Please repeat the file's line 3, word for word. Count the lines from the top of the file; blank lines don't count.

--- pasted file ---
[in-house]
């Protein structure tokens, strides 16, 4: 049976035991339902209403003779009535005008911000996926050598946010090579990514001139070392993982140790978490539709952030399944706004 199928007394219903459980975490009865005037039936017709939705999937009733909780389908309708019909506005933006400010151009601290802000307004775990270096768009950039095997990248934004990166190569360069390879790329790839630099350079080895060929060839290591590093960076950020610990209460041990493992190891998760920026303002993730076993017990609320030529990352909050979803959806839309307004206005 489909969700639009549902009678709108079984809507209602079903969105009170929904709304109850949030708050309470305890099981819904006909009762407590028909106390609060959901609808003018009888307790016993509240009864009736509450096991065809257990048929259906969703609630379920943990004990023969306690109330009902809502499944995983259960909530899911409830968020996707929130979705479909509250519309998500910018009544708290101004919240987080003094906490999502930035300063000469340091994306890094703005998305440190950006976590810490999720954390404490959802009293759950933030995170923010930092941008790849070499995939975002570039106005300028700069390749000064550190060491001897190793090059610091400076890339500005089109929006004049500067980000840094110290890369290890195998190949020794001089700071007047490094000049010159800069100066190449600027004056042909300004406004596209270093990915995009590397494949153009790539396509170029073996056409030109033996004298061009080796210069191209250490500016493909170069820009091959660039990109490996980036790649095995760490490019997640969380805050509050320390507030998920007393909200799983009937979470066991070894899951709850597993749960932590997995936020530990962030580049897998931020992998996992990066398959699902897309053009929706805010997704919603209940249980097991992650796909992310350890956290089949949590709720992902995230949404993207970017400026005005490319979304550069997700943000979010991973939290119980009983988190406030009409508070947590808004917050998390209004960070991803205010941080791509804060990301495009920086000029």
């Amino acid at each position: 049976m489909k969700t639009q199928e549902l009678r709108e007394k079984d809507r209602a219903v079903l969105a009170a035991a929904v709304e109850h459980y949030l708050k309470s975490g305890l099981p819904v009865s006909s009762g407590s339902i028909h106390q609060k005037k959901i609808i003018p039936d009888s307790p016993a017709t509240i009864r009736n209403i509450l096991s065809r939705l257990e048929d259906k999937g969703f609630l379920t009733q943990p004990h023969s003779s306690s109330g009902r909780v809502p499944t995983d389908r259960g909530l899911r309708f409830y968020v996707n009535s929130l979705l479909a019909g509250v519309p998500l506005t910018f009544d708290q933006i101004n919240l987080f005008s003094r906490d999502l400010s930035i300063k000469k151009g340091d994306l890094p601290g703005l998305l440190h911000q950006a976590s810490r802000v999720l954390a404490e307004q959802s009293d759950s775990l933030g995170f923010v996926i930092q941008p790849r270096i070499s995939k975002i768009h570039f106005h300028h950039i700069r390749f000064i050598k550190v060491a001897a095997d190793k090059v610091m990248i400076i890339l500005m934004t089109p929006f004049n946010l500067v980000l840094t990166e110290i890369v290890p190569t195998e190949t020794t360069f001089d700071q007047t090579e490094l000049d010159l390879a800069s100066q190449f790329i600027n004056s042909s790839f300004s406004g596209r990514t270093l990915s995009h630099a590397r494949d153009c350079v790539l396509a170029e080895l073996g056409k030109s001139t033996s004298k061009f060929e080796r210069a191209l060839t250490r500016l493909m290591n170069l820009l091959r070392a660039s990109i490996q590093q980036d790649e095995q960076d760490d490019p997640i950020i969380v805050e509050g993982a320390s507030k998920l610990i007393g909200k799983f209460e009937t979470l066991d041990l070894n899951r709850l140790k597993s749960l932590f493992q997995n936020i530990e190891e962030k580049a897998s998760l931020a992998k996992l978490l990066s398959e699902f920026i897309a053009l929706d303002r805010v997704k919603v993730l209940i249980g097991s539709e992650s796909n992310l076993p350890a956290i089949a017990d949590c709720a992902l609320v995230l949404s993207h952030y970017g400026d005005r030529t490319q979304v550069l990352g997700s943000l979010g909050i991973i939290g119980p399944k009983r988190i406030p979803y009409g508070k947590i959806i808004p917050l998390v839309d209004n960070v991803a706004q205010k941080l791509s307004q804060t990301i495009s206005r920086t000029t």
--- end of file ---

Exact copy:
């Amino acid at each position: 049976m489909k969700t639009q199928e549902l009678r709108e007394k079984d809507r209602a219903v079903l969105a009170a035991a929904v709304e109850h459980y949030l708050k309470s975490g305890l099981p819904v009865s006909s009762g407590s339902i028909h106390q609060k005037k959901i609808i003018p039936d009888s307790p016993a017709t509240i009864r009736n209403i509450l096991s065809r939705l257990e048929d259906k999937g969703f609630l379920t009733q943990p004990h023969s003779s306690s109330g009902r909780v809502p499944t995983d389908r259960g909530l899911r309708f409830y968020v996707n009535s929130l979705l479909a019909g509250v519309p998500l506005t910018f009544d708290q933006i101004n919240l987080f005008s003094r906490d999502l400010s930035i300063k000469k151009g340091d994306l890094p601290g703005l998305l440190h911000q950006a976590s810490r802000v999720l954390a404490e307004q959802s009293d759950s775990l933030g995170f923010v996926i930092q941008p790849r270096i070499s995939k975002i768009h570039f106005h300028h950039i700069r390749f000064i050598k550190v060491a001897a095997d190793k090059v610091m990248i400076i890339l500005m934004t089109p929006f004049n946010l500067v980000l840094t990166e110290i890369v290890p190569t195998e190949t020794t360069f001089d700071q007047t090579e490094l000049d010159l390879a800069s100066q190449f790329i600027n004056s042909s790839f300004s406004g596209r990514t270093l990915s995009h630099a590397r494949d153009c350079v790539l396509a170029e080895l073996g056409k030109s001139t033996s004298k061009f060929e080796r210069a191209l060839t250490r500016l493909m290591n170069l820009l091959r070392a660039s990109i490996q590093q980036d790649e095995q960076d760490d490019p997640i950020i969380v805050e509050g993982a320390s507030k998920l610990i007393g909200k799983f209460e009937t979470l066991d041990l070894n899951r709850l140790k597993s749960l932590f493992q997995n936020i530990e190891e962030k580049a897998s998760l931020a992998k996992l978490l990066s398959e699902f920026i897309a053009l929706d303002r805010v997704k919603v993730l209940i249980g097991s539709e992650s796909n992310l076993p350890a956290i089949a017990d949590c709720a992902l609320v995230l949404s993207h952030y970017g400026d005005r030529t490319q979304v550069l990352g997700s943000l979010g909050i991973i939290g119980p399944k009983r988190i406030p979803y009409g508070k947590i959806i808004p917050l998390v839309d209004n960070v991803a706004q205010k941080l791509s307004q804060t990301i495009s206005r920086t000029t």